A Qantas spokesperson confirmed it was the airline’s intention to return to Fiji, adding that further details would be released at a later date.

“We are planning to launch new services from Australia to Fiji, where we are seeing increased demand for premium travel,” the spokesperson said in a statement on Tuesday.

Qantas last flew to Fiji with its own aircraft in the early 2000s. Currently, it codeshares on Fiji Airways’ nonstop flights from Nadi to Adelaide, Brisbane, Melbourne and Sydney, as well as between Sydney and Suva.

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The Australian carrier has owned 46 per cent of Fiji Airways since 1998.

Meanwhile, the Qantas group’s low-cost carrier unit Jetstar began serving Nadi in 2010 with Airbus A320s. The LCC currently operates nonstop between Sydney and Nadi.

The third airline with nonstop flights between Australia and Fiji alongside Fiji Airways and Jetstar is Virgin Australia, which serves Nadi from Brisbane, Melbourne and Sydney with 737-800s.

The Qantas spokesperson said the proposed flights to Fiji would complement Jetstar’s existing services and the codeshare agreement with Fiji Airways.

A return to Fiji is the latest example of Qantas returning to previously dropped routes.

The airline returned to the Perth-Singapore route in 2015 after a year off the route.

There was also the resumption of nonstop flights between Sydney and Bali in 2015, first on a seasonal basis and then year round, followed by Melbourne-Bali earlier in 2018.

And in 2017, Qantas recommenced Sydney-Beijing nonstop flights for the first time since it dropped the Chinese capital from its route network in 2009.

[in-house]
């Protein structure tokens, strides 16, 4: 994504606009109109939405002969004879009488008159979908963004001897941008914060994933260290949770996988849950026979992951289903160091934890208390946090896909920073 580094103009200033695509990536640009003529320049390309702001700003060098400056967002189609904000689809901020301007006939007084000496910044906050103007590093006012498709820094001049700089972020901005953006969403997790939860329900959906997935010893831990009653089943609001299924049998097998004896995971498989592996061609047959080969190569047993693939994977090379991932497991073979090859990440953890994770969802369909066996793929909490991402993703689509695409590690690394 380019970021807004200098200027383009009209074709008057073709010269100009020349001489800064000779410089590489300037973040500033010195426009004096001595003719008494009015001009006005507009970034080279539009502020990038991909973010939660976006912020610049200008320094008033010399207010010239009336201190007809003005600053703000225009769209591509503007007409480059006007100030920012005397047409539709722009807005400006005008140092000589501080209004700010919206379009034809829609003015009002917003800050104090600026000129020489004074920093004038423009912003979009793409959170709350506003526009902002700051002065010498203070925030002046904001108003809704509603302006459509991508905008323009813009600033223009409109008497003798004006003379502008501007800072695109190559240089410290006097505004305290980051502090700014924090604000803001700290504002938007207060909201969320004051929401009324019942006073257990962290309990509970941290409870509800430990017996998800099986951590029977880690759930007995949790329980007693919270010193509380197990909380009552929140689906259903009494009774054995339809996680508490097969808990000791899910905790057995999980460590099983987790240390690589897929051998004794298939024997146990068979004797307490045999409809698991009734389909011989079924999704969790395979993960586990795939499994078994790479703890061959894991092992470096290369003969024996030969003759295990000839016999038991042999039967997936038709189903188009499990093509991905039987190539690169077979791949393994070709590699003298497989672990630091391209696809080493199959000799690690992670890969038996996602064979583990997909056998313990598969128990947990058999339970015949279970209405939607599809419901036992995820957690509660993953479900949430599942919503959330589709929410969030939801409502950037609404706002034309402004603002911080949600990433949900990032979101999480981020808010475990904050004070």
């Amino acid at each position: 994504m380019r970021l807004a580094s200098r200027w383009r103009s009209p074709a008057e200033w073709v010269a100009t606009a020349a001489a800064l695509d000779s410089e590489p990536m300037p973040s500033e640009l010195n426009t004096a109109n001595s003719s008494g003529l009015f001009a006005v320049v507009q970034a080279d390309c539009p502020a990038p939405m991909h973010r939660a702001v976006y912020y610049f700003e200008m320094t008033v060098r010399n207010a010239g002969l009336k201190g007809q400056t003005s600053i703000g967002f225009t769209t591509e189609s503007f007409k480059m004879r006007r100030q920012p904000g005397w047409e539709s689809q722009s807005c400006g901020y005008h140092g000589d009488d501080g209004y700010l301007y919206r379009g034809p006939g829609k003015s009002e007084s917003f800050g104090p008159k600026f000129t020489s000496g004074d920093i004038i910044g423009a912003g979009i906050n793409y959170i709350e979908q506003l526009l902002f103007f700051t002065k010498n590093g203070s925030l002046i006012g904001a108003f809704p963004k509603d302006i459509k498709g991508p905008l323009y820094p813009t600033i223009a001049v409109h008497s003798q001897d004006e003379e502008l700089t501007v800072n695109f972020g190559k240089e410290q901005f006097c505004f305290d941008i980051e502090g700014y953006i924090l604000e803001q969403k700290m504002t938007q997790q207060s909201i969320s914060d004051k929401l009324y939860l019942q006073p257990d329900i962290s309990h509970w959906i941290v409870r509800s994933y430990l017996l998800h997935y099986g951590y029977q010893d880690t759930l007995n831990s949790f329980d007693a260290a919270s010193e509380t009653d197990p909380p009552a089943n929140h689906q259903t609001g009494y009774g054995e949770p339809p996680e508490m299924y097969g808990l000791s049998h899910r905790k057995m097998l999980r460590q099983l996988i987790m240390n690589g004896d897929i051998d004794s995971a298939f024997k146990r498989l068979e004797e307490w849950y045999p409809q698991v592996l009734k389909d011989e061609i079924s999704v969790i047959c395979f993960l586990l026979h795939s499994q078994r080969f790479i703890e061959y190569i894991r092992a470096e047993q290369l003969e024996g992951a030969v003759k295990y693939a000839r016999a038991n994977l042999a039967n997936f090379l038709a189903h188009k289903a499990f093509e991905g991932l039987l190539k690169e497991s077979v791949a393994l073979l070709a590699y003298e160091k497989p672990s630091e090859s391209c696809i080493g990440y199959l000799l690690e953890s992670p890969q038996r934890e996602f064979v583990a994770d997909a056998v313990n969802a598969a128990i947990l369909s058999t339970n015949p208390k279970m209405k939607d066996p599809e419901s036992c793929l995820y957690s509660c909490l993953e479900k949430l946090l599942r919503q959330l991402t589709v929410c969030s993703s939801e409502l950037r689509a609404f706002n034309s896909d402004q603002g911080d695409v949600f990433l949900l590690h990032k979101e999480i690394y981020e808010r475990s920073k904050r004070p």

A file image of Fiji Airways aircraft at Nadi Airport. (Rob Finlayson)
A file image of Fiji Airways aircraft at Nadi Airport. (Rob Finlayson)

Australia-Fiji air services agreement was expanded in October

Qantas’s application to serve Fiji comes a month after the governments of Australia and Fiji agreed to expand the air services agreement to increase the number of available seats for airlines of both countries by 20 per cent.

Previously, airlines of both countries were utilising just about all of the 6,500 seats of available capacity from Australia’s four major gateways of Brisbane, Melbourne, Perth and Sydney to Fiji. There were no capacity restrictions to Australian cities other than those four points.

However, as a result of the the expanded bilateral, the register of available capacity on the Department of Infrastructure, Regional Development and Cities website shows that as of October 5 2018 there were 701 seats currently available for Australian flag carriers from the four major gateways to Fiji. From March 31 2019, the number of available seats for use increases to 1,401 seats.

Meanwhile, figures from the Department showed Fiji Airways had utilised 6,490 seats during the 2017/18 Northern Winter season to the four gateways.

Fiji Airways has announced previously it is replacing all of its 164-seat Boeing 737-800s and 122-seat 737-700s with soon-to-arrive 185-seat 737 MAX 8s, representing a double-digit percentage increase in capacity.

Further, the airline earlier added a sixth Airbus A330 widebody to its fleet, which may also be deployed on Australian routes.

A file image of a Jetstar Airbus A320 at Nadi Airport. (Maksym Kozlenko/Wikimedia Commons)